Free Syrian Army is moving its command center from the Turkish border into Syria itself in preparation of an offensive against Assad's gangs in Damascus.
Riyad al-Asaad, commander of the Free Syrian Army (FSA), announced the move on Saturday in a video message from Syria.
"To the Syrian people, its freedom fighters and all the armed factions, we are glad to let you know that the leadership of the FSA has moved into Syria following arrangements made with other brigades that included securing liberated areas with the hope of launching the offensive on Damascus," Asaad said.
"Since we left our country we suffered all sorts of regional and international interference and political pressure, we were isolated. Their goal was to have the FSA replace Assad once he is gone, but we categorically made it clear that we would never betray our people reiterating that only the Syrians should decide their future institutions."
In Saturday's other developments, Syrian freedom fighters and Assad's gangs clashed near a border crossing with Jordan.
The fighting, accompanied by heavy shelling from Assad's gangs, raged on Saturday near the busy Al-Nasib border crossing located on a highway linking the Syrian and Jordanian capitals.
Meanwhile, freedom fighters shot down a Russian fighter jet as it flew over the northern town of Atarib in Idlib province. They were attacking an enemy military base near the town when the Russian jet flew over and freedom fighters shot it down with anti-aircraft guns.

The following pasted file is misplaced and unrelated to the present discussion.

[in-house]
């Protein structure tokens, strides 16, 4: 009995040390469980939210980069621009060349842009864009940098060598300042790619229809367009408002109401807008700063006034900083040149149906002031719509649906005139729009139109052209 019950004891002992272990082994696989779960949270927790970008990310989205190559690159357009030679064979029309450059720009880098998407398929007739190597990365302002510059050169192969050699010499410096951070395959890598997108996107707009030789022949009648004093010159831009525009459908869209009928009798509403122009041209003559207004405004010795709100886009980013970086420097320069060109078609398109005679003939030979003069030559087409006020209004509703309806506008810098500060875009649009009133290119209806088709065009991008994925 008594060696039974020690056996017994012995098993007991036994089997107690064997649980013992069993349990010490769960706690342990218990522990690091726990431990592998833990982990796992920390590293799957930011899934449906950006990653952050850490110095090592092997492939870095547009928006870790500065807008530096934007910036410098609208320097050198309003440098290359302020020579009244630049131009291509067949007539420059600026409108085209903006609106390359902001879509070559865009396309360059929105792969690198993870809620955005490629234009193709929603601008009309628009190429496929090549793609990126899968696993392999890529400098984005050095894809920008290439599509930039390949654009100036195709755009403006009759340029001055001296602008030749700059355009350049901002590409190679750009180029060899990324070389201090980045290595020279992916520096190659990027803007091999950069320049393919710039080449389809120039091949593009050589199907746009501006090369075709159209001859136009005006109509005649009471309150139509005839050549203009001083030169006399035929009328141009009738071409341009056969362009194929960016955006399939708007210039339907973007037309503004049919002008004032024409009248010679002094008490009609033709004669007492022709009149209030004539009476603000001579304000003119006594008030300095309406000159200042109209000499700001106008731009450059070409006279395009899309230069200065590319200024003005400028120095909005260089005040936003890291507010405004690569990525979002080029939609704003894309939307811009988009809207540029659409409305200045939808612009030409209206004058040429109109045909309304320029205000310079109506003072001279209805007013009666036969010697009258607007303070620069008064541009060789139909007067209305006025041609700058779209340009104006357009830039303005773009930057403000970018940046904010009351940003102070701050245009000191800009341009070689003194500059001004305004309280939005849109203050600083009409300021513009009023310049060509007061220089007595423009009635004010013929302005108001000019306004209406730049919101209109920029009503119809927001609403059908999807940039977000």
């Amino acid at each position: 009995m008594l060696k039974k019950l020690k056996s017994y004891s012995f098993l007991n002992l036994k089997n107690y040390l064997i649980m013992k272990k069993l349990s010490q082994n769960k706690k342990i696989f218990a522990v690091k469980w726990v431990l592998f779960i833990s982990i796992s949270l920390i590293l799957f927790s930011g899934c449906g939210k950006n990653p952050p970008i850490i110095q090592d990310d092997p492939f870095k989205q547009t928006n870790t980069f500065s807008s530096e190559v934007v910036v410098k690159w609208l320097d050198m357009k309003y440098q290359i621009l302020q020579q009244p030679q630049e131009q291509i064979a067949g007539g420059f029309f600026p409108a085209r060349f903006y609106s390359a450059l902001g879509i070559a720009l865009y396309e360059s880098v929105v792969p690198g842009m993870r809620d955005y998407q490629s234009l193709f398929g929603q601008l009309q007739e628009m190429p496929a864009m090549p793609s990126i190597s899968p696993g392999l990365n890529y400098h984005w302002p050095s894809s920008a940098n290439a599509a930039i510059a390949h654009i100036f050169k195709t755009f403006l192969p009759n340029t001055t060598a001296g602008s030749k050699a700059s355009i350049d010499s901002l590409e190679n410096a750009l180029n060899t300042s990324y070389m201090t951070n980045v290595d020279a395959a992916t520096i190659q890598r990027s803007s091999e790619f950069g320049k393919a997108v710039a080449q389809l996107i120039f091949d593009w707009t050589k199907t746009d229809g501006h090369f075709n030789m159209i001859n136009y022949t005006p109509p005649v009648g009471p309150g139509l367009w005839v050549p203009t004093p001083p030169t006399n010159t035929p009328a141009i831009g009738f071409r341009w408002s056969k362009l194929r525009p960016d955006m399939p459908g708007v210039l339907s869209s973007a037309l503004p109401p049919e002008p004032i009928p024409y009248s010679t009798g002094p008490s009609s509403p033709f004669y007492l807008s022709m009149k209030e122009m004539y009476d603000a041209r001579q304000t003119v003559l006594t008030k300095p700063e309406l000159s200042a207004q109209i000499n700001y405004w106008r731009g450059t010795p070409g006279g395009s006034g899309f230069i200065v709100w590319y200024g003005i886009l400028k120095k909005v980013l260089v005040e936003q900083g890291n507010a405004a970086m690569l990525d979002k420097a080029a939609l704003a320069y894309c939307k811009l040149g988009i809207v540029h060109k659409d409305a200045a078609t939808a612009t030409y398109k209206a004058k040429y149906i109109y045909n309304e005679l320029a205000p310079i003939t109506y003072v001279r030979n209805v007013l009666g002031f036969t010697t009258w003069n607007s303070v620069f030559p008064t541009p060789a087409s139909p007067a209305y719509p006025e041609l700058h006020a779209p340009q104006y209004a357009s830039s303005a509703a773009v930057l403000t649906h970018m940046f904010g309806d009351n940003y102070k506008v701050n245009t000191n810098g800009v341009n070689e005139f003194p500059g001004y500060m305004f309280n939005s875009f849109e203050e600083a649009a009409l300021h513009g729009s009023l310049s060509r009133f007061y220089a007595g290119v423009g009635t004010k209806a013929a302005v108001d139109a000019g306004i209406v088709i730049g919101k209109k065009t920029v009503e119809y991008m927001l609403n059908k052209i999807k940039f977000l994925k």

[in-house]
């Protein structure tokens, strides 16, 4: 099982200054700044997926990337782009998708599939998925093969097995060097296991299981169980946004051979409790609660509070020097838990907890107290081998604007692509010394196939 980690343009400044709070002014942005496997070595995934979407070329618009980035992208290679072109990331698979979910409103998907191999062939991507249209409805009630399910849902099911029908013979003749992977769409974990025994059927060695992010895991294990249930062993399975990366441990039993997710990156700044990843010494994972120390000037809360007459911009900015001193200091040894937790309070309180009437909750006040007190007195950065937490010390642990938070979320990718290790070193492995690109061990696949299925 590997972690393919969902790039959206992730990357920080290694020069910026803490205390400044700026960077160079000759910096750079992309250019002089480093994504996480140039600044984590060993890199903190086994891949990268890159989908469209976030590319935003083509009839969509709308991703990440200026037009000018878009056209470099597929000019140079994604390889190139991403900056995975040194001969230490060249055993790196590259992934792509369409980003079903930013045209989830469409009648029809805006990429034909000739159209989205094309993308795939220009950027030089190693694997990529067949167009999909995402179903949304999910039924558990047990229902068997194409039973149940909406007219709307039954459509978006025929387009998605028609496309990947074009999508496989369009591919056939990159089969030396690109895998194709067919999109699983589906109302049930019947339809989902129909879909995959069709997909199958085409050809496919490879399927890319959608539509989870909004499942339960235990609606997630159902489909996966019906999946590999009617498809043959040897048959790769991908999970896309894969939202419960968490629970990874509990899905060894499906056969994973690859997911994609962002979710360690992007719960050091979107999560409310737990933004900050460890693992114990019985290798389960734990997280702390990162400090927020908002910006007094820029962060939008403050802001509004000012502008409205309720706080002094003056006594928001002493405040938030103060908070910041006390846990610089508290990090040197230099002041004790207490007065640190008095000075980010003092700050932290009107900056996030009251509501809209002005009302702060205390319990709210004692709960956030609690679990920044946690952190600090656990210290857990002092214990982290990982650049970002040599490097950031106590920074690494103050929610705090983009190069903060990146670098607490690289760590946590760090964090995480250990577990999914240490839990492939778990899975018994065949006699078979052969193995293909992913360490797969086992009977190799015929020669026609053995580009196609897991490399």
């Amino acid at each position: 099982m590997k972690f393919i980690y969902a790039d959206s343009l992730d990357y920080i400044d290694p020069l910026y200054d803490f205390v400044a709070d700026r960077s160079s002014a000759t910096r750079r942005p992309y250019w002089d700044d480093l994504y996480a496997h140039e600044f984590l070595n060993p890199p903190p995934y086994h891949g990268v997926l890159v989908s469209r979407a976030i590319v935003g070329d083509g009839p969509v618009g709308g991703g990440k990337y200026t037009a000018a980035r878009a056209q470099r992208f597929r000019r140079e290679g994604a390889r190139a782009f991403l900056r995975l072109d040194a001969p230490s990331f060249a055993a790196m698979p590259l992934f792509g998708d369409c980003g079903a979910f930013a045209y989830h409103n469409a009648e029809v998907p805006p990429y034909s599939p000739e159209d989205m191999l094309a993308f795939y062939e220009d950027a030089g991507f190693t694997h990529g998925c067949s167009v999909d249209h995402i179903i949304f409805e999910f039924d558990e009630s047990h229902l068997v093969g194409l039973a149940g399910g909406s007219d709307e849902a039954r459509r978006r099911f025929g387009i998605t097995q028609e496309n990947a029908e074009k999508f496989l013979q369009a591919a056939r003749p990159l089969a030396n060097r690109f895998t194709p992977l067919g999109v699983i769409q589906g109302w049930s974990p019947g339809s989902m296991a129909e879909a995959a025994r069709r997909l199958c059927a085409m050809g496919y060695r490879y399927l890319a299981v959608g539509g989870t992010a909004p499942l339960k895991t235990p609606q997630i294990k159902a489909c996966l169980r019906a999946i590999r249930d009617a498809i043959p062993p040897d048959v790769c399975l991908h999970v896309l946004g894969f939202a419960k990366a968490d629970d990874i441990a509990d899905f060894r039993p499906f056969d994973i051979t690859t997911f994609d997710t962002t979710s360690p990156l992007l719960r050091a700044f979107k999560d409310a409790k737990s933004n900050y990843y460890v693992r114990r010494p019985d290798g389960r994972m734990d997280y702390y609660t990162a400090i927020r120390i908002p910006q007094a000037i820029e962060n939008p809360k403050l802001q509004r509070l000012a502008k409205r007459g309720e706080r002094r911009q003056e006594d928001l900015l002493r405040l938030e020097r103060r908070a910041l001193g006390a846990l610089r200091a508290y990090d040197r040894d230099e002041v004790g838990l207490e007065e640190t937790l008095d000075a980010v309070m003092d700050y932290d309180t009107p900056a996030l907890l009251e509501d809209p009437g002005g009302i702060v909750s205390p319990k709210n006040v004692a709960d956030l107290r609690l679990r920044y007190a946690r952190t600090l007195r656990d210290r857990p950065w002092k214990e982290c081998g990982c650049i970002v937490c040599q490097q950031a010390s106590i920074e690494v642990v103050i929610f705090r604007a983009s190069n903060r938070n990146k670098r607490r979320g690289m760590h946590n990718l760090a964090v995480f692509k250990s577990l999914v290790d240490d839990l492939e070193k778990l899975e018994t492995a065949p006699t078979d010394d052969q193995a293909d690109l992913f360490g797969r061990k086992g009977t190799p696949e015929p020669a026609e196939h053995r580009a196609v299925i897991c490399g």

Vastly outgunned, freedom fighters need surface-to-air missiles to take down Russian fighter jets and helicopters used by the Assad gangs to bombard opposition strongholds.
Fighters use outdated anti-aircraft machine guns that are welded to pickup vehicles but they are inaccurate and useless if the Russian aircraft fly above a certain altitude.
On August 27 fighters shot down a Russian helicopter on the outskirts of Damascus and three days later they had brought down a Russian jet in Idlib, near the Turkish border.
Elsewhere in Syria, Russian-made Alawite jets bombarded areas in Yabroud, near the capital Damascus, and liberated districts in the embattled northern city of Aleppo.
At least 150 people, mainly near Damascus and Aleppo, were killed by Alawites across Syria on Friday.